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  • Writer's picturecocodensmore

I relish those occasional serendipitous, rejuvenating, and life affirming casual encounters. Life is good. Truly.

Photo by Jade Destiny on Unsplash

October 18, 2020

I remember in college, my best friend and I would crash frat parties at the U of W. We’d often disappear into rooms with boys. I didn’t want to have sex. I wanted to wait to have sex. But I liked sex. A lot. Blow jobs seemed a suitable compromise. And I was very good at them.

I remember one party in particular, I disappeared into room with a lovely young frat boy named Dave. I still remember his name. I even remember his last name. E***. Well, I’ll have to edit that out later. I gave him a blow job. That is all. Just a blow job. Then I didn’t see him again.

My father died my senior year of college. The memories I had pushed away came up, it was finally safe. I was able to finally recognize and then articulate a label for what he had done to me: sexual abuse. And it laid me out flat. I graduated college. And went to work. And gained a lot of weight.

A few years later, in my mid-20s, I saw Dave at a party. He saw me and came and stood beside me and stayed standing beside me. Looking back, I see the attraction was genuine. I see myself as he saw me. I might have grown, but I was still that fun young woman that gave good head. I was still funny and bright and easy to be around. I still had a hold on him, he was still captivated.

I assumed with the weight gain I had nothing to offer. Nothing. I rebuffed anyone’s advances, I never attributed accurate motives. I assumed if a man showed interest, it was more than likely my imagination. When a man was dogged enough to make it clear he wanted me, I tried my best to talk him out of it. And more often than not it worked. I only thought if I could make sure nothing happened, I’d never be disappointed and I’d never be hurt. But when you make a man go away, he still goes away, and you’re still disappointed and it still hurts. Because, of course, I didn’t want these men to go away. I just didn’t think I had anything to offer. I was empty inside. I had nothing for me. I certainly had nothing for anyone else.

Anyway. Dave stuck by me throughout the night, tried to hold my hand, tried to kiss me. Took my hand and tried to get me to come away with him. I resisted. I remember pulling my arm back, just totally confused why he was so insistent. There were so many beautiful women at the party. His insistence wasn’t flattering, it shamed me.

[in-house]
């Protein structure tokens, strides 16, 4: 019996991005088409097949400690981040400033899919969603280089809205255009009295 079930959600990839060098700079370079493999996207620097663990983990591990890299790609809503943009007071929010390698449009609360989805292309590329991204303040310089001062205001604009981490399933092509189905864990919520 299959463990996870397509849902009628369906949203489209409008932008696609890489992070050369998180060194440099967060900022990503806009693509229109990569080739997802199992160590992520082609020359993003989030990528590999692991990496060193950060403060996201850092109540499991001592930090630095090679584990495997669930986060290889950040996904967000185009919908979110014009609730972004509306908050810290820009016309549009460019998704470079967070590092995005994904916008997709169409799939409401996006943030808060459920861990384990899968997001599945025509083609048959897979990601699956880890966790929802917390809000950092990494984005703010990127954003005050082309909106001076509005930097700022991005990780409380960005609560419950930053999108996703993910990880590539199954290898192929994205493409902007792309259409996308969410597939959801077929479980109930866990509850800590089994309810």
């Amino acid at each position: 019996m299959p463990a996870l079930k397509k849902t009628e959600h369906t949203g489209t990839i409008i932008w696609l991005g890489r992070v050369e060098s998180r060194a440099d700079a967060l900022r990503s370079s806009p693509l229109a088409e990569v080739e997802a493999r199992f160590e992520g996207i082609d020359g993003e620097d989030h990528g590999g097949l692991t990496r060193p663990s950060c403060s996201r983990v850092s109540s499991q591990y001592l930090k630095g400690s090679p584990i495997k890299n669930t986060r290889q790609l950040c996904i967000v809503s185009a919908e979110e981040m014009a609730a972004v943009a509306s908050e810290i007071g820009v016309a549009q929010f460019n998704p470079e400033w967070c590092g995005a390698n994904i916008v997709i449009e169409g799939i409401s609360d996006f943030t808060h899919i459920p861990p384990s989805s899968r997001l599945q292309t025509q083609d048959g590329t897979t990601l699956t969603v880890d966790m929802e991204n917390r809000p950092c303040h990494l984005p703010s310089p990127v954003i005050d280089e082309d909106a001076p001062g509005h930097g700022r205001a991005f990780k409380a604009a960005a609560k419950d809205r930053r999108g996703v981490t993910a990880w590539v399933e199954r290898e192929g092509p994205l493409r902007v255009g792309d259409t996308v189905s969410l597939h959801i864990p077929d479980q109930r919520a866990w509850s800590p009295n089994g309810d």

“I’m really fat. Do you not see?”

“I don’t care about that! I had fun! You were fun! Best head I’ve ever had! Please come with me!”

I pleaded with him to see my ugliness. He refused. I couldn’t wrap my mind around the fact I was desirable. Finally, I simply left. Then I was sad. I am still sad thinking about it, more than half a lifetime later. It would have been fun. It would have made me feel good. I doubt anything would have come of it. But it would have been nice.

Maybe he only wanted me for sex. Maybe. Or maybe he was charmed by the whole of me. I am charming. I know I charm. I know I captivate imaginations. I know I might look like a regular fat girl. But I know once people spend time in conversation with me, they grow to like me, they see me in ways they hadn’t anticipated. I know I have this power. And I don’t even think of it as power. I think of it as a serendipitous personality quirk. And because of it, I’ve met and developed tremendous friendships with some really incredible people; lifelong friendships.

I feel incredibly blessed to be this woman I am. Incredibly lucky to have this ability to attract good good people into my circle. My life is rich with friendships. And I relish those occasional serendipitous, rejuvenating, and life affirming casual encounters. Life is good. Truly.



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